Croquet, Hurlingham Club, 1980. © Dmitri Kasterine.
This week, The London Column is featuring the work of Dmitri Kasterine. Before leaving London for New York thirty years ago, Kasterine was a sympathetic and perceptive commentator on the English scene: his portraits of artists and writers (including Samuel Beckett, Graham Greene, Tom Stoppard, etc.) are familiar and definitive images for posterity – and his social documentary work, which we are showing, is impeccably witty and elegant.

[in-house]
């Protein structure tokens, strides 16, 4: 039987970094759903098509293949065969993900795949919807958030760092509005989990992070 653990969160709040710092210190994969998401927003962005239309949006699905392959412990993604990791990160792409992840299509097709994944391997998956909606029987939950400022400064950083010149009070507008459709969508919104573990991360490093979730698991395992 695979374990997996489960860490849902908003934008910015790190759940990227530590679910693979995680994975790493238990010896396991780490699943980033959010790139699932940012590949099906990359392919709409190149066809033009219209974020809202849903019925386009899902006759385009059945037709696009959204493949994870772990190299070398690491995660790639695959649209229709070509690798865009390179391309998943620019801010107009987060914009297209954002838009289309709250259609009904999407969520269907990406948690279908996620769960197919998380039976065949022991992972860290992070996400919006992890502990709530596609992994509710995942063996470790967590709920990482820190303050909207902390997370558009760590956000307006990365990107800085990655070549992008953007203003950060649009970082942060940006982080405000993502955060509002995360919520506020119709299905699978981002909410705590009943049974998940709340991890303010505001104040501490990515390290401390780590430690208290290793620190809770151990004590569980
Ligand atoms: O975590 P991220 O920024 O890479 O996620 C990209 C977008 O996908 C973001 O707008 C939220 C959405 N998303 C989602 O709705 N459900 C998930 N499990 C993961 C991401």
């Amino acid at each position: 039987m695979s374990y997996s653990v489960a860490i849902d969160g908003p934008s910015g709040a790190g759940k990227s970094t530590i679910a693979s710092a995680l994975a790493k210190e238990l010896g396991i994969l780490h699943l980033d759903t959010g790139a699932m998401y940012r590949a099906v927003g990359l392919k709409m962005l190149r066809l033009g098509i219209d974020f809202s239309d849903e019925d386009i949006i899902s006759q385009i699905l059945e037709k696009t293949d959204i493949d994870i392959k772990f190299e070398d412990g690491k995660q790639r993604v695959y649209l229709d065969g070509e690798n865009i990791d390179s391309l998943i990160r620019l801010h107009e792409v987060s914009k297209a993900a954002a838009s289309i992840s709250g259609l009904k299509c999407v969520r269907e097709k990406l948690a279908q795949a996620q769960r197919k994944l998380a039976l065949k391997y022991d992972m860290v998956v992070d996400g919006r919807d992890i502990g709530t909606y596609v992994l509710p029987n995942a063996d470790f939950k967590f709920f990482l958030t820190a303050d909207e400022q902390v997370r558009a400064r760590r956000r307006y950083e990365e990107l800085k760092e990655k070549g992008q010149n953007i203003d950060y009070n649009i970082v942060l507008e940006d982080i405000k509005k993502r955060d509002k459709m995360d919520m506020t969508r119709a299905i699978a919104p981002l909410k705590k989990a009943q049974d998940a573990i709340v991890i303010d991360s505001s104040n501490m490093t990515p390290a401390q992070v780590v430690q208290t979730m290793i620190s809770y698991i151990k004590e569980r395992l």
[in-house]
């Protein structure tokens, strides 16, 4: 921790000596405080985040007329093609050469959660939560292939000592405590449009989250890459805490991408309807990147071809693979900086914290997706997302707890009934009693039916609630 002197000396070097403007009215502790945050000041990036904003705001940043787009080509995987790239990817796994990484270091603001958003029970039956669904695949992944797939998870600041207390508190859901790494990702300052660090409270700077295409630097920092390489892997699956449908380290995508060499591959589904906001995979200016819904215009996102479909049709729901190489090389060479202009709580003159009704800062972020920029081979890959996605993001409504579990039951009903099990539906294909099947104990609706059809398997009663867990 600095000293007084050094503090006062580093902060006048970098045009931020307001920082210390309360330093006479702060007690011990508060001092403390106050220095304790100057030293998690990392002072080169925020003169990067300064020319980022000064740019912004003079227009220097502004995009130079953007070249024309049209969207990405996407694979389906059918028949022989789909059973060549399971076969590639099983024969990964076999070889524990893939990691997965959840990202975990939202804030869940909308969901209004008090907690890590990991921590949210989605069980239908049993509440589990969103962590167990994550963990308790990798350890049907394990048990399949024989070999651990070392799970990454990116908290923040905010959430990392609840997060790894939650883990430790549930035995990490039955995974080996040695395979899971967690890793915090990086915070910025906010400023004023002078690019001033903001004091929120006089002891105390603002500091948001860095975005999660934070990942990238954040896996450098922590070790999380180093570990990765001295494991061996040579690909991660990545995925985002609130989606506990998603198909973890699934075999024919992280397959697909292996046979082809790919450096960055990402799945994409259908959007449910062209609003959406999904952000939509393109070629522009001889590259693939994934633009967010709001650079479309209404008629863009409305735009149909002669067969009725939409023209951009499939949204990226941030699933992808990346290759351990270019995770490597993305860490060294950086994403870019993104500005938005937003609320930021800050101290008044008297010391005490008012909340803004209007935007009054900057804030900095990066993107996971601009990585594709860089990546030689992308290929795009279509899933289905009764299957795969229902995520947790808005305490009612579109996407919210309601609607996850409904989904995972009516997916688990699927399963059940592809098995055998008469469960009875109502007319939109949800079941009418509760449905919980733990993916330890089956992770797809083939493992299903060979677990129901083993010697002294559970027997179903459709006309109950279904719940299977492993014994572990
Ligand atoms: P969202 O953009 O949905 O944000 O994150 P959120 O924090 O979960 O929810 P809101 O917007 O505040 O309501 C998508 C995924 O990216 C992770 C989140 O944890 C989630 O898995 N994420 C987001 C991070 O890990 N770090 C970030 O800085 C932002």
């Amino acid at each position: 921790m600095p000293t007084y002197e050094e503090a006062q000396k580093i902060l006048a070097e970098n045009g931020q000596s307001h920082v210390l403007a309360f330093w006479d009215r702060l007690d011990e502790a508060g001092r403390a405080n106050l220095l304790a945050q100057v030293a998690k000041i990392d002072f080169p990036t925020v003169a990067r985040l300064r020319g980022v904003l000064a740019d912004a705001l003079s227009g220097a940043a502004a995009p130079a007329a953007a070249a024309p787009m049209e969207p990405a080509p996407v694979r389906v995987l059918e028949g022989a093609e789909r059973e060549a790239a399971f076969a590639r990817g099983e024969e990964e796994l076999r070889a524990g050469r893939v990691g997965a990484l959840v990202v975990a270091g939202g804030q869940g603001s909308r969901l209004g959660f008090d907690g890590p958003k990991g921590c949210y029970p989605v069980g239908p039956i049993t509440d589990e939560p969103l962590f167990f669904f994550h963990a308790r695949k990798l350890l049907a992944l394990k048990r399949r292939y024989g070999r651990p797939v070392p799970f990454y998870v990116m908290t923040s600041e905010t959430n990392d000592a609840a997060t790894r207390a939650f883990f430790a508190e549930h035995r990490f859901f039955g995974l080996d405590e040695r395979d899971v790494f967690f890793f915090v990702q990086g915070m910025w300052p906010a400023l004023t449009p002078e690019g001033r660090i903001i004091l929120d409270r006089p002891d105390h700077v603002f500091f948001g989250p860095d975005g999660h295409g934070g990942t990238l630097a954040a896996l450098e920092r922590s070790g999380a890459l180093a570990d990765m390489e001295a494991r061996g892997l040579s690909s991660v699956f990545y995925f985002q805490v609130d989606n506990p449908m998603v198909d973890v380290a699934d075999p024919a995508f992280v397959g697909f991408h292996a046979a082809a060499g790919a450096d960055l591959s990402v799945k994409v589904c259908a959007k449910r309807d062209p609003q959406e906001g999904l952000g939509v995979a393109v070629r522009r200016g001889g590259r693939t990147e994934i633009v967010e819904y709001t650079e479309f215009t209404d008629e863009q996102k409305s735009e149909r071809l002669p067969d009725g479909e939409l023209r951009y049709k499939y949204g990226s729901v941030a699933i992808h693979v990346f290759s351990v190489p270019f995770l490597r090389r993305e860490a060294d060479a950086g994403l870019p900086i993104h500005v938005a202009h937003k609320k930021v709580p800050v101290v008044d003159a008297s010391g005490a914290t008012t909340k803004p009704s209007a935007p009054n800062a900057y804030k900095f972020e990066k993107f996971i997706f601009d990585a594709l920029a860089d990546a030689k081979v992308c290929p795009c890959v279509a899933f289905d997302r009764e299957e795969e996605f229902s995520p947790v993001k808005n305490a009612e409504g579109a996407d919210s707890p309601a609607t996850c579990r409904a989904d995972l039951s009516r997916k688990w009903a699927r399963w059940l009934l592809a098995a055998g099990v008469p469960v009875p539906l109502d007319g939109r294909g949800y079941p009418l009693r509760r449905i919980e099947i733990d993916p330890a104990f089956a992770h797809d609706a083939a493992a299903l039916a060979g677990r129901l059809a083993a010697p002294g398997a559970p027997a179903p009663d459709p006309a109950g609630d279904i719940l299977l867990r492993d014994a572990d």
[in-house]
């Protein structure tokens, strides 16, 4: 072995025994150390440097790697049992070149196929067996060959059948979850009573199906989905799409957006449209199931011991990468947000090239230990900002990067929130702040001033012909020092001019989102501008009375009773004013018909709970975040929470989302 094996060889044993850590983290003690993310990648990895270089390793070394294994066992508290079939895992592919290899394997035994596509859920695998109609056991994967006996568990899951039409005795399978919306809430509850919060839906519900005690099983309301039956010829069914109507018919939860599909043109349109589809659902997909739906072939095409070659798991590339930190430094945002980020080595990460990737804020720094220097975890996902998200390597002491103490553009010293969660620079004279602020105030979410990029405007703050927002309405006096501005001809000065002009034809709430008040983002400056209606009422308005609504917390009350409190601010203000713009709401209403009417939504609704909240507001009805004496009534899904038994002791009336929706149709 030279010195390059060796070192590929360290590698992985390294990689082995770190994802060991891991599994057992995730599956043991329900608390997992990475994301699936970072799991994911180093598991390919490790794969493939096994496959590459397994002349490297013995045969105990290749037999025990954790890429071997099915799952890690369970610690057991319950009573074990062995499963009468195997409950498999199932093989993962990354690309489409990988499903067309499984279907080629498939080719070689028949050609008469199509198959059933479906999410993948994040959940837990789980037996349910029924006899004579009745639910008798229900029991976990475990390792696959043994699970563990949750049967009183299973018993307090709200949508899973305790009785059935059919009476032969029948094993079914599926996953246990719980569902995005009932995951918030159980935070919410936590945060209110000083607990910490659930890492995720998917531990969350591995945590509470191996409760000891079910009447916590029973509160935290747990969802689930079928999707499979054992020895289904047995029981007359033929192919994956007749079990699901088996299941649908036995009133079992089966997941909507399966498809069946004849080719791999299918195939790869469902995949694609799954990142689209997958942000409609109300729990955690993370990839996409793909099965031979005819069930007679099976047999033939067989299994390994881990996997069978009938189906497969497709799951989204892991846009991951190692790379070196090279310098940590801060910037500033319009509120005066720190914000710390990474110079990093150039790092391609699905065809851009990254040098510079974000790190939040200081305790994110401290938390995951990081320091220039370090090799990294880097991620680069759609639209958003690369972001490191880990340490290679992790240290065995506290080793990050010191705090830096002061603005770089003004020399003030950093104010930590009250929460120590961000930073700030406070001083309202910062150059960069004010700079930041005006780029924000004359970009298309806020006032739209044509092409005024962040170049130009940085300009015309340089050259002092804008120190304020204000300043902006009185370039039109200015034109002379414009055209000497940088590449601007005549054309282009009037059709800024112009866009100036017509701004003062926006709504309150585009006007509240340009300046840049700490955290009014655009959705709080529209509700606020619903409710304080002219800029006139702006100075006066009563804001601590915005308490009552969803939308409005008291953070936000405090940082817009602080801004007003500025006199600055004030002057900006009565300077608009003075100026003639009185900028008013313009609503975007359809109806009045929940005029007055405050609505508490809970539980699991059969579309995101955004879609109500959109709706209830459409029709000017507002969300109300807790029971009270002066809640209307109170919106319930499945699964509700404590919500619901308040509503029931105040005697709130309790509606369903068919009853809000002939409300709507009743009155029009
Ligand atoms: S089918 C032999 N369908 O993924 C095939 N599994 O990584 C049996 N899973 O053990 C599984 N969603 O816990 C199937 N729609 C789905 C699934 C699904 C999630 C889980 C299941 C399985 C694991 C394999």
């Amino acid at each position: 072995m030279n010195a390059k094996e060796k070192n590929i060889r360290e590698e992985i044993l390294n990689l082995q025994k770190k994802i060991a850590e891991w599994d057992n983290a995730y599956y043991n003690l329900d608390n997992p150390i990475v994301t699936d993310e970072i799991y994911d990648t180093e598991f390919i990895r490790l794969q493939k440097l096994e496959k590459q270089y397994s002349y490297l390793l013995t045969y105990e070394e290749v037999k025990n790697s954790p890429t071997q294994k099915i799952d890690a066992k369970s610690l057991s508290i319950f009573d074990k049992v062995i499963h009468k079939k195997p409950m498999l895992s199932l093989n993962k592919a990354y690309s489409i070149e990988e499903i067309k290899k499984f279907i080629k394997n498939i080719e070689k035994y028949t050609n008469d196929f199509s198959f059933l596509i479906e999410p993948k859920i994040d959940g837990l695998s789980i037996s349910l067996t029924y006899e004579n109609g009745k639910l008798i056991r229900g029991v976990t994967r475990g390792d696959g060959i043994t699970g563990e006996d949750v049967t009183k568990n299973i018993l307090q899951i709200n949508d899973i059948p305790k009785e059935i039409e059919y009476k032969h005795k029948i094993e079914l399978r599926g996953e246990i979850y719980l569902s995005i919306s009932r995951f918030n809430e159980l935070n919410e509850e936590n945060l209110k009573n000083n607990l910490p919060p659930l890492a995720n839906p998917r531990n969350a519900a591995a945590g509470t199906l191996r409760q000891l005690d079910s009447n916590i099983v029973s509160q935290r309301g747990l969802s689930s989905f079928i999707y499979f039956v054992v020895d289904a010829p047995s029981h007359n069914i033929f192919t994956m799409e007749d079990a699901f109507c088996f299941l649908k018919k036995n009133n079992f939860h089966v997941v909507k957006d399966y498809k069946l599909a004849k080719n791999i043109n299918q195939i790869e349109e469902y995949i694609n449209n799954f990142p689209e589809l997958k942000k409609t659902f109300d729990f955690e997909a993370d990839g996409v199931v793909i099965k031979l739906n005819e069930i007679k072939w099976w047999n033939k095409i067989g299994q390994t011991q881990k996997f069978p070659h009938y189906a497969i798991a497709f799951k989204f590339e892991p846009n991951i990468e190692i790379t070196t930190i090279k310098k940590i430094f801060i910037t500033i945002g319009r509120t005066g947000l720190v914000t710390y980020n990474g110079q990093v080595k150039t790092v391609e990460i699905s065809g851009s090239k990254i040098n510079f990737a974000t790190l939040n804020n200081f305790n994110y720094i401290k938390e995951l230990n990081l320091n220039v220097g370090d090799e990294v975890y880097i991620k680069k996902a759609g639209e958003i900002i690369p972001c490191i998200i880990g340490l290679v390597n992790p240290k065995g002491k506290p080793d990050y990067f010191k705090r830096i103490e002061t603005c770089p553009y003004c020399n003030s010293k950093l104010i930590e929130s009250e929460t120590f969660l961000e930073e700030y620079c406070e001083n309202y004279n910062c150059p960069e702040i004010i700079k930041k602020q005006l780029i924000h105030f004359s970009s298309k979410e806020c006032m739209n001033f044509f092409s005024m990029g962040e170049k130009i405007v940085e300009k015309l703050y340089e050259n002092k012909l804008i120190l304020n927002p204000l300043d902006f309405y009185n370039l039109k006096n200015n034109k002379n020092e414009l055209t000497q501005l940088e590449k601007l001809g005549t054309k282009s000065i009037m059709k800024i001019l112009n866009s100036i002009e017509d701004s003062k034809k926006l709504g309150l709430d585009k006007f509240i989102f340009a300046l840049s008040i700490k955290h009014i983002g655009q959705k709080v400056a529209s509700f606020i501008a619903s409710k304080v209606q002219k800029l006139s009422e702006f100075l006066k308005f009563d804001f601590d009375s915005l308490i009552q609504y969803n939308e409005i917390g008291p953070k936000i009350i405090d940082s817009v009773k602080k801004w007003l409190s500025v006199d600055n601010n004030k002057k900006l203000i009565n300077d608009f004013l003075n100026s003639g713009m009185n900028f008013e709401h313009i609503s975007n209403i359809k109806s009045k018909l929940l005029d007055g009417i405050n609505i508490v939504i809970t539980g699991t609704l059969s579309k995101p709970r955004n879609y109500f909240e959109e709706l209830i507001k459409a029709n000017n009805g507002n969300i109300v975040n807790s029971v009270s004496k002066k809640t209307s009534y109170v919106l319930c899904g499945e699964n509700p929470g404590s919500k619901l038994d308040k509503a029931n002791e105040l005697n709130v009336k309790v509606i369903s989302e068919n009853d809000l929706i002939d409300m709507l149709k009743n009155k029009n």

In this photograph, we see a croquet player in a shortie raincoat (clothes are important in Kasterine’s pictures) braving inclement weather to play against – whom? The field is empty, autumn leaves strewn across the lawn; summer is over, the spectators have left, hours or possibly days earlier. His grip on the mallet is assured yet faintly desperate. He is playing against himself and no-one cares – except the photographer. This is croquet transformed into an existential game – or, perhaps, a nightmare from an H.M. Bateman cartoon: The Man Who Played Croquet After the Pleasure Garden Had Shut. D.S.